N.C. Court of Appeals to hear oral arguments at Wake Forest law school on Tuesday, Feb. 26

For the 21st consecutive year, Wake Forest law school will host oral arguments in the North Carolina Court of Appeals at 3 p.m. on Tuesday, Feb. 26, in Room 1312 of the Worrell Professional Center.

Judge Robert C. Hunter will be the presiding judge.  Judge J. Douglas McCullough and Judge Mark A. Davis will also be on the panel.

“We are pleased to have such a distinguished panel of judges,” said Professor Chris Coughlin, director of Legal Analysis, Research & Writing.

The following two cases have been set for argument: State v. Tucker, COA12-1068, from Guilford County, and  Sasso v. Statesville Flying Service, COA12-935, from Iredell County.

The first case to be heard, State v. Tucker, COA 12-1068, is a criminal case concerning a long-distance truck driver who moved furniture for a North Carolina moving company.  The truck driver moved furniture from North Carolina to Nevada where he collected money from the client but never turned it over to the moving company.  Rather, the defendant used the money for personal and professional matters.  The defendant was later convicted of embezzlement in Guilford County, North Carolina.  The case presents three issues for the court:  (1) whether the trial court had jurisdiction in this matter where the conversion of money occurred in Nevada, not North Carolina; (2) whether the trial court should have instructed the jury on the issue of territorial jurisdiction and required the jury to return a special verdict finding jurisdiction in North Carolina; and (3) whether the trial court erred in allowing the State to amend the indictment to include the term “agent” after “employee” as the defendant allegedly would not have been convicted as he was not an employee of the moving company.

The second case to be heard, Sasso v. Statesville Flying Service, Inc. and City of Statesville, is a civil case arising from an airplane accident in Statesville.  Among the lawyers who will be arguing on behalf of their clients tomorrow, Professor John Korzen ( ’91), who directs the law school’s Appellate Advocacy Clinic, is counsel of record for the plaintiff.  Robert Potter (’90) is representing the City of Statesville in that appeal.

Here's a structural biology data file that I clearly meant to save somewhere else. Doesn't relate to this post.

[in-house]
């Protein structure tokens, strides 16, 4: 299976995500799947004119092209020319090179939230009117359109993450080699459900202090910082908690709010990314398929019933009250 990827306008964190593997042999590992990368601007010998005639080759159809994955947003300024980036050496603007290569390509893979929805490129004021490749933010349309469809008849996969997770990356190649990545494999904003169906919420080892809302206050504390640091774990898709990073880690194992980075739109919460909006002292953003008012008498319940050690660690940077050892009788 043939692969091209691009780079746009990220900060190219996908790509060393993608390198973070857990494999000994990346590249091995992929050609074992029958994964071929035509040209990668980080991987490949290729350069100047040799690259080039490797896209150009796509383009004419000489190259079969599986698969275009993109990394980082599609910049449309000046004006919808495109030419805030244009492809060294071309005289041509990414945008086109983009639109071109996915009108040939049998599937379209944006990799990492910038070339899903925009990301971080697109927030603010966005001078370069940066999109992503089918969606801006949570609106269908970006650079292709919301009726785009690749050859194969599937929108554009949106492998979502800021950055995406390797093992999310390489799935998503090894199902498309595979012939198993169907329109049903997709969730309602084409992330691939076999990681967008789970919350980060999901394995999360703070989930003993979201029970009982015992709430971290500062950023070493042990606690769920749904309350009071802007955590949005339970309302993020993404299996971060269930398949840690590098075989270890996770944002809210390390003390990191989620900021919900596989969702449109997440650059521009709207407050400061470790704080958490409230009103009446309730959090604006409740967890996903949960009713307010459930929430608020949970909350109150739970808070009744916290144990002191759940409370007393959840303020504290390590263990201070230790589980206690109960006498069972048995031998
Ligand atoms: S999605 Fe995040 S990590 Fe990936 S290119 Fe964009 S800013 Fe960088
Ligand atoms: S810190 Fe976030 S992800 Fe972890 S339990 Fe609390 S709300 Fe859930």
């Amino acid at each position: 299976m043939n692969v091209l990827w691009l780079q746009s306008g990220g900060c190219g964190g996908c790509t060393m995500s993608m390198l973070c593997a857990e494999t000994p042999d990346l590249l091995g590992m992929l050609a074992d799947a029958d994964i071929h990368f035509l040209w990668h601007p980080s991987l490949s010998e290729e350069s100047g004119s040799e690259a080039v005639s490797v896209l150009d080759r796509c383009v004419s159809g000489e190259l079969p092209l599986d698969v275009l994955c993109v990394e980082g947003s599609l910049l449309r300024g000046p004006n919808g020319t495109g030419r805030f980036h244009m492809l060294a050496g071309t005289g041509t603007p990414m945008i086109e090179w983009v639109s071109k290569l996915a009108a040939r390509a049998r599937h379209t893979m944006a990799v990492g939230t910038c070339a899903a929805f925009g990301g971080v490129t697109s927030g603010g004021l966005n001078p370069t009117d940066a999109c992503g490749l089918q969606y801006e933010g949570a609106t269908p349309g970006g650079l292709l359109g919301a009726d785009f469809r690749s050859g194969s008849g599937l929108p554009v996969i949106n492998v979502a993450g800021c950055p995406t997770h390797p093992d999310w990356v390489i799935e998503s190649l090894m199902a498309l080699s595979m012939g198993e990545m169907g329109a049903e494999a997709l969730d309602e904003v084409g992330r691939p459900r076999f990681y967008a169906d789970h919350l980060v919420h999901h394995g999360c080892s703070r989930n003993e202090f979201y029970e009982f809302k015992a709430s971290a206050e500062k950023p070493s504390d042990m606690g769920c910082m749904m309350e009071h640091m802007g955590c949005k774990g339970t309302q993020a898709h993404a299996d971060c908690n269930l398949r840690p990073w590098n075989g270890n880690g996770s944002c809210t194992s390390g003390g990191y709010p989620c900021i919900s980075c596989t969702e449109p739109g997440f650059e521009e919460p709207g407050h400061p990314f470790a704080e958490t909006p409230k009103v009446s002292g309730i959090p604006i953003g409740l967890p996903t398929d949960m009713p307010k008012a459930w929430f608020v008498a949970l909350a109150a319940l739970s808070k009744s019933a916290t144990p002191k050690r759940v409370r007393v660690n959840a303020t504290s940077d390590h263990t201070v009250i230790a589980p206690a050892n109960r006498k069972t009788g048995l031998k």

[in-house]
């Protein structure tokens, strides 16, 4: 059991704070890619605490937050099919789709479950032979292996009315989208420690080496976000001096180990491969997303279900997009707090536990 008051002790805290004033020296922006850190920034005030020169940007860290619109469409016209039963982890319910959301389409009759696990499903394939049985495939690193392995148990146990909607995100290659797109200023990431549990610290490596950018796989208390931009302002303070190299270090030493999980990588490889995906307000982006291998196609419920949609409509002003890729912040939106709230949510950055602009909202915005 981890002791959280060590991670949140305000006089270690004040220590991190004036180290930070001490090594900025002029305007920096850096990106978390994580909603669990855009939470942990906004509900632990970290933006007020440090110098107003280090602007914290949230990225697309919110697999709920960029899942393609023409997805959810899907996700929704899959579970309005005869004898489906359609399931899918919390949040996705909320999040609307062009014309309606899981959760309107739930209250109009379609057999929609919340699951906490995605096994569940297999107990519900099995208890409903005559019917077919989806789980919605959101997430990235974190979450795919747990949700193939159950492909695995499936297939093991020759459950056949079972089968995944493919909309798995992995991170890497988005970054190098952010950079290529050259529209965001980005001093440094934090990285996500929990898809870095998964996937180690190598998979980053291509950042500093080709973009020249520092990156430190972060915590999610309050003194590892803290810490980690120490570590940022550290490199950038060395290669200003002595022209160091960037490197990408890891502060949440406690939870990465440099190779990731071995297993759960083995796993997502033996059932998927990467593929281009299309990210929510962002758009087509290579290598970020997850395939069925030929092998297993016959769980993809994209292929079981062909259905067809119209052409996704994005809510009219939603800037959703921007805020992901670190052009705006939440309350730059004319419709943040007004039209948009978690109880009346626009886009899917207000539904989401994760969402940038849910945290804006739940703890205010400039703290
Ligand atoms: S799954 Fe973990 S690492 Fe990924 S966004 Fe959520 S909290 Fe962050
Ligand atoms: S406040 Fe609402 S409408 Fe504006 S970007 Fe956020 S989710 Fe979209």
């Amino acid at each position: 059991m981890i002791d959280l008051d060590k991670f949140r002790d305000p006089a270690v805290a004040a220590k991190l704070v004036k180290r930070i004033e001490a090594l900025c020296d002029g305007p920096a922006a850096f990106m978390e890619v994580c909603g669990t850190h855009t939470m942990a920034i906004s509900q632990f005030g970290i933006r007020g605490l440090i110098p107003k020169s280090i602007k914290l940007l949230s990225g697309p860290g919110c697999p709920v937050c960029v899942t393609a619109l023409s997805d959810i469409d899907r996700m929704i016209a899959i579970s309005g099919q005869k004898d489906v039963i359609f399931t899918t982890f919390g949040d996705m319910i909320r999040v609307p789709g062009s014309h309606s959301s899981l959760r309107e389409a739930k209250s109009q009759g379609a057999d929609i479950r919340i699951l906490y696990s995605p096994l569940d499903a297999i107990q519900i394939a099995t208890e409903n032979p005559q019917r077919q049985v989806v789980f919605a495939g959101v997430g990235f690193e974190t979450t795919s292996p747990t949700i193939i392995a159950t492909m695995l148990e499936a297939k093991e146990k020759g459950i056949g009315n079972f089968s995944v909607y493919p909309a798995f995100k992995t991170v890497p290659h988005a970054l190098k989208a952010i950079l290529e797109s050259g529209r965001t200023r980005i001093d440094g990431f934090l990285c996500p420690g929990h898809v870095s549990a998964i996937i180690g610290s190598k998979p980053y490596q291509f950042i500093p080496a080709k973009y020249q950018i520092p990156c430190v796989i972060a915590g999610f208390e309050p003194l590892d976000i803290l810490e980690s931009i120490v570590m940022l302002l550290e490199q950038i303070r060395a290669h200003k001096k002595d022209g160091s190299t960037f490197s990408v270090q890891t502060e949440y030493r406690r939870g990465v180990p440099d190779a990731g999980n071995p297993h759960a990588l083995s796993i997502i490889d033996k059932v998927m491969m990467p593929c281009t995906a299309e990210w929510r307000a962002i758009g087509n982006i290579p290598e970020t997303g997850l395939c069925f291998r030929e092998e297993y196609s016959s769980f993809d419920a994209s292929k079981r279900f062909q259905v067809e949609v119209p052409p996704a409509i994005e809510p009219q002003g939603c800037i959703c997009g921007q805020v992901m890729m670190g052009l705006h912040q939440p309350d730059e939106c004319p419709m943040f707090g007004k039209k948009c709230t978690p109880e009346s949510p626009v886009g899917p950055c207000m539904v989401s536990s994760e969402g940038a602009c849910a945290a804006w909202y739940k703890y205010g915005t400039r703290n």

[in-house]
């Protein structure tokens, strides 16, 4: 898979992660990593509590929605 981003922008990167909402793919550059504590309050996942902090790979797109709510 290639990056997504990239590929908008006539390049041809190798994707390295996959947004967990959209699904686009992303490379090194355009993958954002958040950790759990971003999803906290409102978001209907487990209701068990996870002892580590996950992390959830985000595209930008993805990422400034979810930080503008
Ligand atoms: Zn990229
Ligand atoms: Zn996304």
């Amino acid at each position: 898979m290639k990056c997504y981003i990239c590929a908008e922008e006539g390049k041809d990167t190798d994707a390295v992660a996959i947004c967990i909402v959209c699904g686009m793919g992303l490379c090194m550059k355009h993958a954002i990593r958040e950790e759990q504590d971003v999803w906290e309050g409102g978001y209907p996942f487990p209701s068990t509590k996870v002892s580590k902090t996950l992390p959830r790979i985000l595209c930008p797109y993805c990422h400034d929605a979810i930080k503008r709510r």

Plaintiffs, Florida residents, sued the pilot and four other defendants, including Statesville Flying Service, Inc. and the City of Statesville, in Florida.  After  Statesville Flying Service, Inc. and the City of Statesville moved to dismiss for lack of personal jurisdiction and moved for sanctions, Plaintiffs dismissed their claim against these two Defendants from the Florida action.  The Florida action continues.  Plaintiffs had also filed a complaint against these two Defendants alone in North Carolina, and they later took a voluntary dismissal of that action.

Plaintiffs then filed a second complaint against these two Defendants in North Carolina.  In answering the complaint, Defendants did not include an affirmative defense for res judicata or North Carolina Rule of Civil Procedure 41(a), which provides that a second voluntary dismissal of an action constitutes an adjudication on the merits.  Rule 8(c) requires affirmative defenses to be pleaded in the answer, but case law allows Defendants to raise affirmative defenses in a motio for summary judgment, as long as Plaintiffs would not be prejudiced.  In this case, after many months of extensive discovery, Defendants moved for summary judgment, and one of their grounds for summary judgment was res judicata based on Rule 41(a).  The trial court allowed summary judgment on that ground.  Plaintiffs contend that summary judgment was improper for three reasons:  the defense was raised too late, because they were prejudiced; the dismissal in Florida was not the dismissal of an “action” within the meaning of Rule 41(a); or applying res judicata in this case would work an injustice.